Union Minister of Minority Affairs Mukhtar Abbas Naqvi on Friday said that no one should be forced to chant any religious slogan such as “Jai Shri Ram”, reported NDTV.
“You should not force anyone to do anything,” the minister told the news channel in an interview. “But you can’t refuse to sing Vande Mataram. There should be no rigidity on either side.”
Naqvi said: “If you go to any village, each person says ‘Ram Ram’, be it Hindu or Muslim. The country is secular not because of its minorities, but it is in the DNA of the majority community.”
The minister’s statement comes at a time when incidents of people being assaulted for refusing to chant “Jai Shri Ram” have been reported from Jharkhand, Maharashtra, West Bengal and Uttar Pradesh. In the most recent instance, a group of men allegedly attacked madrasa students in Unnao in Uttar Pradesh for not chanting “Jai Shri Ram”.
On June 18, a 24-year Muslim man was assaulted by a mob and forced to say “Jai Shri Ram” in Jharkhand’s Seraikela Kharsawan district. He died four days later.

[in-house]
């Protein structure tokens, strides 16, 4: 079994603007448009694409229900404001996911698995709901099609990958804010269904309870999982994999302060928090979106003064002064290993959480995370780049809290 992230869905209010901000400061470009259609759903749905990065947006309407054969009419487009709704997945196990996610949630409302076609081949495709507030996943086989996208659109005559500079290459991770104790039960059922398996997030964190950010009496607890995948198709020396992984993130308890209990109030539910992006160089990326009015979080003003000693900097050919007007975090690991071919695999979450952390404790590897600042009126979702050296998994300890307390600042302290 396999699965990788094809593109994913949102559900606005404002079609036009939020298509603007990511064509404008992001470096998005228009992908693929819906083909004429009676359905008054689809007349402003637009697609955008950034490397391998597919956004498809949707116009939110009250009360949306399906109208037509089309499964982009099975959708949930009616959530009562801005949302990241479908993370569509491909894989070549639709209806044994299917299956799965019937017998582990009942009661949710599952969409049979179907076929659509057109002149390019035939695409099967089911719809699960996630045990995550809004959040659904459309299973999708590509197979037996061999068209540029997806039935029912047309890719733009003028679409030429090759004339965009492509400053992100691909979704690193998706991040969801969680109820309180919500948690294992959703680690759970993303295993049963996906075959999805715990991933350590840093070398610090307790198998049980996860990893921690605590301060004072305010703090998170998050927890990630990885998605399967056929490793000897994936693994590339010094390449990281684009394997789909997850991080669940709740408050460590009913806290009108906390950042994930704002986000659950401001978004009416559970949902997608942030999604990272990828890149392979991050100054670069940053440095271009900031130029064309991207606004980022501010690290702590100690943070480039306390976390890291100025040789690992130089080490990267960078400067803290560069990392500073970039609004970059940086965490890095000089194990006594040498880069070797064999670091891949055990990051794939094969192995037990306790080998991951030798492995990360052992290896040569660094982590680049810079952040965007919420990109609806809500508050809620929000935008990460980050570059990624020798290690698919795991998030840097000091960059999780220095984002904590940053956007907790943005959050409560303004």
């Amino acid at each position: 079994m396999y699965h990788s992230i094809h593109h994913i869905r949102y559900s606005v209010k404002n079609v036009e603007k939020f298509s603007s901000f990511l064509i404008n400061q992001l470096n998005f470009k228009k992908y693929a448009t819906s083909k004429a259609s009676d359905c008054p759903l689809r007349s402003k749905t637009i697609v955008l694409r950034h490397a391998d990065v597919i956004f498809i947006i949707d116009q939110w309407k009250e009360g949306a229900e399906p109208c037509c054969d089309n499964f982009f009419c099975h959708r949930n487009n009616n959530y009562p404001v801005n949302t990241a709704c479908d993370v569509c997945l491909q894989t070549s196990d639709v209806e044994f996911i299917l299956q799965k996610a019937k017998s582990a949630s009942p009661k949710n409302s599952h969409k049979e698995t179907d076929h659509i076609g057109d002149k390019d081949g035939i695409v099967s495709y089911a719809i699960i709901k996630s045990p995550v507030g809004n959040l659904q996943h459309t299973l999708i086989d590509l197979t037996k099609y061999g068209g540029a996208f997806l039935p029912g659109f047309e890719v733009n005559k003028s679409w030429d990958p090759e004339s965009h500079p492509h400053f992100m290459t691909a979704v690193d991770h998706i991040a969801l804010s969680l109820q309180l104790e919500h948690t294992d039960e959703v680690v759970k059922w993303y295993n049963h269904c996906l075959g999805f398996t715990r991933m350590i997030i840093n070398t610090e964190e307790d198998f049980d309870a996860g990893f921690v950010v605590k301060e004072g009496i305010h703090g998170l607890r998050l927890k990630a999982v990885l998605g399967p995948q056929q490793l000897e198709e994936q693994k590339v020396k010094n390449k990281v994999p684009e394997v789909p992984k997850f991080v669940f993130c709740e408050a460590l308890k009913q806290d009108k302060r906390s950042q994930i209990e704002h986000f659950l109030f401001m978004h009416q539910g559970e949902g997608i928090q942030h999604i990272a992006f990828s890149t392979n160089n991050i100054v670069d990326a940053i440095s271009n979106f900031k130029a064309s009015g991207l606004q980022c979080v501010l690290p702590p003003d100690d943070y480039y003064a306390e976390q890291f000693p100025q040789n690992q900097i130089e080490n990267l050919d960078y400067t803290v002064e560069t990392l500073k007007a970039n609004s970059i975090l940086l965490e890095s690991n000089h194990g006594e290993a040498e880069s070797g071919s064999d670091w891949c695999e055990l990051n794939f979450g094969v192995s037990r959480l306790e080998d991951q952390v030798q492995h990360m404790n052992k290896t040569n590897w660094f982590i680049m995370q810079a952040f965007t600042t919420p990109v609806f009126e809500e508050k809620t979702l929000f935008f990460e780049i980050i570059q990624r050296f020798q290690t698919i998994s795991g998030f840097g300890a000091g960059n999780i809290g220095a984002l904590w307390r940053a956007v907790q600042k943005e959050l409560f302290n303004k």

On lynching, Naqvi said there were sufficient laws to deal with such crimes. “Tell us one lynching incident in which the accused has not been caught,” he said. “In Rajasthan, the accused did not get bail for six months. In Uttar Pradesh, the accused was found in four hours. Whatever be the incident, there has been instant action.” Naqvi also said there were no communal riots over the last five years.
When asked about the assault incident involving BJP legislator Akash Vijayvargiya, who attacked a municipal officer in Indore on June 26, and Bhopal MP Pragya Thakur’s remarks on Nathuram Godse, Naqvi said the BJP was a disciplined party that did not believe in gag orders. “But if anyone tries to misuse the liberty, the party will act against them,” he said.
Navi said the triple talaq bill was not politically motivated. “It will clear both Houses,” he said. The bill seeks to make the practice of instant triple talaq – which allows Muslim men to divorce their wives by uttering the word “talaq” three times in spoken or written forms, or via electronic communication – a penal offence.